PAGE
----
Selling Lemonade for 10 Cents - SAVVY INTRAPRENEUR

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Selling Lemonade for 10 Cents

In another life hot summer days provided an opportunity for a few enterprising young children to increase their allowance [aka, income]. As a child growing up in the New City Edenwald housing projects, I innately developed a knack for meeting people at their needs. When other kids sold their lemonade for 5 cents a glass, I sold more lemonade at 10 cents a glass. Mind you, Country Time Lemonade wasn't around. My mother funded my lemonade operation, which consisted of 2 choices; some inexpensive lemonade like packet and fresh lemons. I chose fresh lemons. The pulp in the pitcher was the sales clincher. What is your sales clincher?

So a passerby walked by my lemonade stand. I capture their attention with "how about cooling off with a little ice cold lemonade". They respond "how much is your lemonade"? My response was "have a taste first". I pour a little sample. They taste it. I watch their facial response. I say "a full glass is 10 cents". Sold and sometimes a request for second glass . . . next. It was usually a good $2 day when the competition made 60 cents.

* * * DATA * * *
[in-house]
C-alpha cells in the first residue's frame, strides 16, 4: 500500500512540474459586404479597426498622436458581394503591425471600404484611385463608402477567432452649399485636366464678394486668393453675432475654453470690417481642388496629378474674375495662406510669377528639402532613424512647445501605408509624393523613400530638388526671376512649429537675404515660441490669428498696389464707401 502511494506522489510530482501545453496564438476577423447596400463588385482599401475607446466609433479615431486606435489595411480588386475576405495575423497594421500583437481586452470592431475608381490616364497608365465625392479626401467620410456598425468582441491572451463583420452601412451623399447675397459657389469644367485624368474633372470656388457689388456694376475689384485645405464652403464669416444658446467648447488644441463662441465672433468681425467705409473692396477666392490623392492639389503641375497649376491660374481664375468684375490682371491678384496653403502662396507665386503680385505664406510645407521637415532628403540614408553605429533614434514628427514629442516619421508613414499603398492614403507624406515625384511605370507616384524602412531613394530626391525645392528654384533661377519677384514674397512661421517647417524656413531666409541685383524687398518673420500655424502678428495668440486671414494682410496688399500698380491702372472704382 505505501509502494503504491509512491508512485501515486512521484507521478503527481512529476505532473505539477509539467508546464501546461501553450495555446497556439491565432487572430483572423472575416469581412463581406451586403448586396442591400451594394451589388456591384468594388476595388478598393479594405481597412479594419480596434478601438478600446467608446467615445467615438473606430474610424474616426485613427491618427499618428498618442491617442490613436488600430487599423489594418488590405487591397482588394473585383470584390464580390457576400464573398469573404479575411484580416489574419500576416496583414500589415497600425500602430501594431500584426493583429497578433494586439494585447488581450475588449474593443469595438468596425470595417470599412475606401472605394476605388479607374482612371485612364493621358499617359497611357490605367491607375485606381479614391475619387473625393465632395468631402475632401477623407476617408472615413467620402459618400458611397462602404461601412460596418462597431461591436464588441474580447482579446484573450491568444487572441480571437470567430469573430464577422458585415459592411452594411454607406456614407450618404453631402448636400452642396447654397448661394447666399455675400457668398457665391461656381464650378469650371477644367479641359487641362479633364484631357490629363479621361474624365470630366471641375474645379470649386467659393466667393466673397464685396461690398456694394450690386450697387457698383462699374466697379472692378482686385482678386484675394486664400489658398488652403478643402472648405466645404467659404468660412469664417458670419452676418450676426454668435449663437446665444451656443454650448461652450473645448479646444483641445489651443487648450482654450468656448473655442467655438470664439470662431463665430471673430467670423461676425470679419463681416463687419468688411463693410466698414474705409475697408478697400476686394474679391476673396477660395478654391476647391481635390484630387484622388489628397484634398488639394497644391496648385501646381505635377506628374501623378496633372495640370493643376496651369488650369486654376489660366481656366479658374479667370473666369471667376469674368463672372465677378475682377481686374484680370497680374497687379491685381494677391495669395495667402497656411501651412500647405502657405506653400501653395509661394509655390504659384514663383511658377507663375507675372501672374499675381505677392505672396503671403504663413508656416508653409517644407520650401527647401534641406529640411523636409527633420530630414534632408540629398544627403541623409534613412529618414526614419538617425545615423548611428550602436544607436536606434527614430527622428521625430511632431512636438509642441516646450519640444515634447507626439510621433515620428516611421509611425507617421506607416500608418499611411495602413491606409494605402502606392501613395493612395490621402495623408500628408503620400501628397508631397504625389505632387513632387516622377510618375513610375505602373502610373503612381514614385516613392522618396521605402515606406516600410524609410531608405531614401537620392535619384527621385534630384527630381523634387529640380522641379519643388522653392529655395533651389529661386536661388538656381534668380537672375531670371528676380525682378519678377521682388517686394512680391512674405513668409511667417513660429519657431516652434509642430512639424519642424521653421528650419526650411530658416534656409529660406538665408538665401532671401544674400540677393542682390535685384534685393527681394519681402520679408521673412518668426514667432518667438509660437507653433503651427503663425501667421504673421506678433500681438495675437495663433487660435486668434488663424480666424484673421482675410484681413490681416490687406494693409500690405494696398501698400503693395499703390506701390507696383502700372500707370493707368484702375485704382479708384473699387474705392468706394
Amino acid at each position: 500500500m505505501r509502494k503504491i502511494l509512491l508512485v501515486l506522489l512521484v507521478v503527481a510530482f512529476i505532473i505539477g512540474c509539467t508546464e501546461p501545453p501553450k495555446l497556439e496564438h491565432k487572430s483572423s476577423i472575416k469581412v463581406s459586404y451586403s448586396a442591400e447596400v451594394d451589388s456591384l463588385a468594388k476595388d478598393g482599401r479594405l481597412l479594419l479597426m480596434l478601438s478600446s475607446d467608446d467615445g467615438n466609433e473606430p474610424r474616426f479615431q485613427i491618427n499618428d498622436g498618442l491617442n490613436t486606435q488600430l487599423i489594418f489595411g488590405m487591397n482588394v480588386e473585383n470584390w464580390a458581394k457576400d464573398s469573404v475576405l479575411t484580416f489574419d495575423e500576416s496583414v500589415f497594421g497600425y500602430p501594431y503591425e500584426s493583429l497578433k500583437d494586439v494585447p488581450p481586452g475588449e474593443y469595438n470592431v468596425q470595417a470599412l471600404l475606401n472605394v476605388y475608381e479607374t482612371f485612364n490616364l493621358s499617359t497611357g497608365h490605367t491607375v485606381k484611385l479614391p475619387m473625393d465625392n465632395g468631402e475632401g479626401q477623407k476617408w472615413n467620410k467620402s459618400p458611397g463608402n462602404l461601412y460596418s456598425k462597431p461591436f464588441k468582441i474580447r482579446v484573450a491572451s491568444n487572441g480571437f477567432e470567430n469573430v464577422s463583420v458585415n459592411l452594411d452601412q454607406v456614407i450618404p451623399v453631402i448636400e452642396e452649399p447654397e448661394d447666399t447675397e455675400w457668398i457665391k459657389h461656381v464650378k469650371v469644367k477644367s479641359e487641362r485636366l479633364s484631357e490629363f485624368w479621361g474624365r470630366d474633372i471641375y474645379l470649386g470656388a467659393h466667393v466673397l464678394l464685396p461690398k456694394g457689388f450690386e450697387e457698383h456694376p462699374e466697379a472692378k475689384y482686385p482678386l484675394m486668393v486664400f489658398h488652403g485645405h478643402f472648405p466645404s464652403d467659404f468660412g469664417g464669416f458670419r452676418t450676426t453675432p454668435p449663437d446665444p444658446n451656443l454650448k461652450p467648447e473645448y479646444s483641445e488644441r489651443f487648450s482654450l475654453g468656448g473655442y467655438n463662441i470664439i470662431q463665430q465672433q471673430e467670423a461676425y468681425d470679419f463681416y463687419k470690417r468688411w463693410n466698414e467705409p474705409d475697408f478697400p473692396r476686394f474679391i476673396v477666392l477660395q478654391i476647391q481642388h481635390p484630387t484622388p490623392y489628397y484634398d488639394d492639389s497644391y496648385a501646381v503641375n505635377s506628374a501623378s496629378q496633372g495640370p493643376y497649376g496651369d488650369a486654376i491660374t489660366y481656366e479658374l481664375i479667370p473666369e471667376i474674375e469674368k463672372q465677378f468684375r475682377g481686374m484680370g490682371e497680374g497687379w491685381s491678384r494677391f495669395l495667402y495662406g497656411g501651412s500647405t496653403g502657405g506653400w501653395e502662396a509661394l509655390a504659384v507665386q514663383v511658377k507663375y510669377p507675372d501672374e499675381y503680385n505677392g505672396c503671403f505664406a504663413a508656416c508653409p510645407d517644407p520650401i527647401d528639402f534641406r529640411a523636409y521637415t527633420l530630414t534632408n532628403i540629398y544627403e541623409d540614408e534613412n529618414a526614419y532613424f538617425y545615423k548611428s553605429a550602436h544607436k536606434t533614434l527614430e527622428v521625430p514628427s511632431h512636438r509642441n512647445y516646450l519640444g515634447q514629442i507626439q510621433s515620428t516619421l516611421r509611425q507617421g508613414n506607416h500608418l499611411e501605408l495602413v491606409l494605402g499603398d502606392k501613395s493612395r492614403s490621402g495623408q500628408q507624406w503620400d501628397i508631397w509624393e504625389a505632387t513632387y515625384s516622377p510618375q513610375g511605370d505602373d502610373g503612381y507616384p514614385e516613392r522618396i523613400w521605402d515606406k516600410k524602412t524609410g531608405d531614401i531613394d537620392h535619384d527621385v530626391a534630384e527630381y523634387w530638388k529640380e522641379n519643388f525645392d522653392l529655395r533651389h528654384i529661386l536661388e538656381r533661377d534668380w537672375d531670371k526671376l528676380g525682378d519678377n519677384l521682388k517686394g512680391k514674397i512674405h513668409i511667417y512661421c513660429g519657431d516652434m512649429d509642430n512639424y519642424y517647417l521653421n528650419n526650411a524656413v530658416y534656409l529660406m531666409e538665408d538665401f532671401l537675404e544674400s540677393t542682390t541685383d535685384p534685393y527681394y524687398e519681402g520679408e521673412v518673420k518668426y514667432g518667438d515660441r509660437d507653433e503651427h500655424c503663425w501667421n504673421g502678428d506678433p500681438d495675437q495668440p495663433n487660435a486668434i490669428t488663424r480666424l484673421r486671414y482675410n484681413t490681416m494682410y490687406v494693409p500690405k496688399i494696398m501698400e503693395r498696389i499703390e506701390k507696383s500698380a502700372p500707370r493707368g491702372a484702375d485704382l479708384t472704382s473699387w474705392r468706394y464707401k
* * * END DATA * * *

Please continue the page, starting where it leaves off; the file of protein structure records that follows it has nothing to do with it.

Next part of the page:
When selling ideas or marketing your services, you must meet people at their needs. What you want is of little consequence to another person. People do not care what you want.

That's why asking questions during an interview is crucial. You're not just showing an interest in the job. You're gathering intelligence to see what is of interest to the interviewer. What motivates them? What are their "hot buttons"? What is going to make them buy into your skills?

Do your homework before an interview. Review the company web site and Google the person you are going to meet. Know about the person to interject how your skill offering is within what makes the interviewer tick. If you find nothing about the person, make sure your questions are pointed in a manner that gives you the information you need to sell yourself.

What are the company mission and vision statements? What is the company culture like? The web site will usually provide this information. Use Google to get recent news items about the company.

Do your homework before you step on the invisible interview red carpet. The goal is to make a personal connection with the person interviewing you. It makes all the difference with the next step, salary offer and what you want as an end result.

Copyright (c) 2004 - 2008 C. E. Reid, SAVVY INTRAPRENEUR

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